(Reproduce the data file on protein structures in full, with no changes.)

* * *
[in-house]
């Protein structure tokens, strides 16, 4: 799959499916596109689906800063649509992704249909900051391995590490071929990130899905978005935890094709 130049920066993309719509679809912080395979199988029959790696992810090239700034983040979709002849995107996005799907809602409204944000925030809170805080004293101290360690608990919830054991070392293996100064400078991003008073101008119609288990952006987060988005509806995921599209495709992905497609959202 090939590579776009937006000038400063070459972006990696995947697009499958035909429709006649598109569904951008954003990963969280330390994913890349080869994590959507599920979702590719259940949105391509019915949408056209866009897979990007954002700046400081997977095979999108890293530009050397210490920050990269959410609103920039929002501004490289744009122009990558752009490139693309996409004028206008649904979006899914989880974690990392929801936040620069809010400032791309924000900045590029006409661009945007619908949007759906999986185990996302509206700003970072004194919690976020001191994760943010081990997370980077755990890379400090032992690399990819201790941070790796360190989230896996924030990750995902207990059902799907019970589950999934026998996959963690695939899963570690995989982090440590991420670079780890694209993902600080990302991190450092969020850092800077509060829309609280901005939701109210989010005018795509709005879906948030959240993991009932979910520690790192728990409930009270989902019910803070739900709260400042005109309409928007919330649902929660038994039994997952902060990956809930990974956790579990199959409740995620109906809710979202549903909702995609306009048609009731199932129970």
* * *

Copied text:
[in-house]
């Protein structure tokens, strides 16, 4: 799959499916596109689906800063649509992704249909900051391995590490071929990130899905978005935890094709 130049920066993309719509679809912080395979199988029959790696992810090239700034983040979709002849995107996005799907809602409204944000925030809170805080004293101290360690608990919830054991070392293996100064400078991003008073101008119609288990952006987060988005509806995921599209495709992905497609959202 090939590579776009937006000038400063070459972006990696995947697009499958035909429709006649598109569904951008954003990963969280330390994913890349080869994590959507599920979702590719259940949105391509019915949408056209866009897979990007954002700046400081997977095979999108890293530009050397210490920050990269959410609103920039929002501004490289744009122009990558752009490139693309996409004028206008649904979006899914989880974690990392929801936040620069809010400032791309924000900045590029006409661009945007619908949007759906999986185990996302509206700003970072004194919690976020001191994760943010081990997370980077755990890379400090032992690399990819201790941070790796360190989230896996924030990750995902207990059902799907019970589950999934026998996959963690695939899963570690995989982090440590991420670079780890694209993902600080990302991190450092969020850092800077509060829309609280901005939701109210989010005018795509709005879906948030959240993991009932979910520690790192728990409930009270989902019910803070739900709260400042005109309409928007919330649902929660038994039994997952902060990956809930990974956790579990199959409740995620109906809710979202549903909702995609306009048609009731199932129970």